Now, this ideology gets policed by this one very dangerous question, which is, "What percentage of my donation goes to the cause versus overhead?" There are a lot of problems with this question. I'm going to just focus on two. First, it makes us think that overhead is a negative, that it is somehow not part of the cause. But it absolutely is, especially if it's being used for growth. 

We've all been taught that charities should spend as little as possible on overhead things like fundraising under the theory that, well, the less money you spend on fundraising, the more money there is available for the cause. Well, that's true if it's a depressing world in which this pie cannot be made any bigger. But if it's a logical world in which investment in fundraising actually raises more funds and makes the pie bigger, then we have it precisely backwards.

So the next time you're looking at a charity, don't ask about the rate of their overhead. Ask about the scale of their dreams, their Apple-, Google-, Amazon-scale dreams, how they measure their progress toward those dreams, and what resources they need to make them come true, regardless of what the overhead is. Who cares what the overhead is if these problems are actually getting solved?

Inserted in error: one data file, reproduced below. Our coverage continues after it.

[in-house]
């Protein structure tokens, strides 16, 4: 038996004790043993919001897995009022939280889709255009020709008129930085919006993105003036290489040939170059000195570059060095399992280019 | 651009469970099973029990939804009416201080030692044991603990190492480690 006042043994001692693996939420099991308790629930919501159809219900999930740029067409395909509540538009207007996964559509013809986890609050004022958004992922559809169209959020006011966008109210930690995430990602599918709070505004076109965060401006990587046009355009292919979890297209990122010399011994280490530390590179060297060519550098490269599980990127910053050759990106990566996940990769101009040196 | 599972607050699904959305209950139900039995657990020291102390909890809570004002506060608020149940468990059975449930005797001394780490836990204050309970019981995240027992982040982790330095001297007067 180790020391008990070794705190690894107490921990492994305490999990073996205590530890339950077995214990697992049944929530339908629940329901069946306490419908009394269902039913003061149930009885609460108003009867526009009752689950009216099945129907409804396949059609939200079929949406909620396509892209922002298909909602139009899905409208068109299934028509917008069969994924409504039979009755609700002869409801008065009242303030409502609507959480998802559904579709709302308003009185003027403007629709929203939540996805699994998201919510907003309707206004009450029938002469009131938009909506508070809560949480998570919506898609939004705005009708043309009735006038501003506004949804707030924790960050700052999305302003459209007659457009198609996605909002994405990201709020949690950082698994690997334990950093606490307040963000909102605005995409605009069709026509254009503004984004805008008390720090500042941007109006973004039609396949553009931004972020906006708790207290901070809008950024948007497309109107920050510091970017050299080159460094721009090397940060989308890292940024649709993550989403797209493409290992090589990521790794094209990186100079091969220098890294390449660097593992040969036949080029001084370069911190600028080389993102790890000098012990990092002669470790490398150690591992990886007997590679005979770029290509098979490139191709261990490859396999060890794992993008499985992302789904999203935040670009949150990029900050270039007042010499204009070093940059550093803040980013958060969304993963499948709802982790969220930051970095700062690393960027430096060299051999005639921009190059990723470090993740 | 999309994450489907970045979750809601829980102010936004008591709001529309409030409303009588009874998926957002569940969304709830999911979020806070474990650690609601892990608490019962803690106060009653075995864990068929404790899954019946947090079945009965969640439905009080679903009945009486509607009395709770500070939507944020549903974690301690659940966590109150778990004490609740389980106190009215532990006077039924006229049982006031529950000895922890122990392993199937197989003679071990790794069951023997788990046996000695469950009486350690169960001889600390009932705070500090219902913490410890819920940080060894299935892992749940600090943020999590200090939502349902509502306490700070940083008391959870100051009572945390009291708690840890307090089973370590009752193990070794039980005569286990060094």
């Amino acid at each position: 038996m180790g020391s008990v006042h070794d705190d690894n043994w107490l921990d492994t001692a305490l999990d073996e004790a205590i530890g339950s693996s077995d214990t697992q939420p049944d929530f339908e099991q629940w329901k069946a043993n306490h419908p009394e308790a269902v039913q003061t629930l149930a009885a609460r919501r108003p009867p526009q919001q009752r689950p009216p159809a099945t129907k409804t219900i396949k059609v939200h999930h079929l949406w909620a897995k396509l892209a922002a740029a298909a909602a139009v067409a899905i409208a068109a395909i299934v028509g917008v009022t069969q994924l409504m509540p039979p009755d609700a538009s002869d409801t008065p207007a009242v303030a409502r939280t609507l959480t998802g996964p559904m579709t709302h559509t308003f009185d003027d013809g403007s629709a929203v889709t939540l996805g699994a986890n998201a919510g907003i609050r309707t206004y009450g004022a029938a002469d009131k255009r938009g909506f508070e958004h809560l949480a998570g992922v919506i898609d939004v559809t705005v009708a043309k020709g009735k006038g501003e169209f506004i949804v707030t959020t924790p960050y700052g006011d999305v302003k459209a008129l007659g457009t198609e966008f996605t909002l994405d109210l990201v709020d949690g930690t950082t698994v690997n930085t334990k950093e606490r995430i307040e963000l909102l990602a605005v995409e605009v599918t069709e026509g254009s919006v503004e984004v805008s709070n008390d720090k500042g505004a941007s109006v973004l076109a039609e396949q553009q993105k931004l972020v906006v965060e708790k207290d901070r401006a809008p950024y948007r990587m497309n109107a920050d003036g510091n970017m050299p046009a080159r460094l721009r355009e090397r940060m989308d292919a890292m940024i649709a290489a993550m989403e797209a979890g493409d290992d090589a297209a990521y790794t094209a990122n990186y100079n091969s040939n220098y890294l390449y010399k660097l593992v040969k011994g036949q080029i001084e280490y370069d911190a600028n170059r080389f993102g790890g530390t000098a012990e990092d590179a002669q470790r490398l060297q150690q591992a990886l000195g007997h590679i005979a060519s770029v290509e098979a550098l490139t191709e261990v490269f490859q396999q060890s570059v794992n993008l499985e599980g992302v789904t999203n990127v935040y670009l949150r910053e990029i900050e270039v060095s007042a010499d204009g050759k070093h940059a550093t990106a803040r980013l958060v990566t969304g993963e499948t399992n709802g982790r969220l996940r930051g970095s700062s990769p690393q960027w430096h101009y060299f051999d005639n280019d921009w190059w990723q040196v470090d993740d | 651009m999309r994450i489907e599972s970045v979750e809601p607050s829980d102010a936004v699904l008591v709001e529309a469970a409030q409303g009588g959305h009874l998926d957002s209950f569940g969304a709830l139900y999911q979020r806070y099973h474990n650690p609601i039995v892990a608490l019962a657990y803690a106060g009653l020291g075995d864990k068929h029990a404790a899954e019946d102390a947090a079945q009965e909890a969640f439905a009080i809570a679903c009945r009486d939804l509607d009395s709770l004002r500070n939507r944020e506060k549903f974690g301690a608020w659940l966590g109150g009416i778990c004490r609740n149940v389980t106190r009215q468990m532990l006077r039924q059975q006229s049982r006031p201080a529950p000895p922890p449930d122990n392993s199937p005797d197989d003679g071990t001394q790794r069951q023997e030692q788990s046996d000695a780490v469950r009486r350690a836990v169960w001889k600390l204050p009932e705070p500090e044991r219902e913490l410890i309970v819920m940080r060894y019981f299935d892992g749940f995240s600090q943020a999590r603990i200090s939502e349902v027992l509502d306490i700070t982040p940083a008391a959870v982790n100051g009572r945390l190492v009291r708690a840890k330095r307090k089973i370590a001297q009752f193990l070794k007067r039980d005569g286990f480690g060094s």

When somebody asks me how much of the money Abort73 receives goes to helping women and children, I have no qualms in saying "all of it." There is nothing tangible I can give to abortion-vulnerable children. Their most pressing need—we might even say their only need—is for their mother to choose against abortion. And while it’s true that there are tangible ways to help mothers in crisis pregnancy, her greatest need is for knowledge and insight—which is precisely what Abort73 offers.  

As 2016 comes to a close, we are trying to raise an additional $20,000—just to bring us back to the black. If you recognize the value in the educational, cultural-shifting work that Abort73 is doing, would you be willing to make a year-end donation? Would you be willing to give (like you mean it)?!

Michael Spielman is the founder and director of Abort73.com. Subscribe to Michael's Substack for his latest articles and recordings. His book, Love the Least (A Lot), is available as a free download. Abort73 is part of Loxafamosity Ministries, a 501c3, Christian education corporation. If you have been helped by the information available at Abort73.com, please consider making a donation.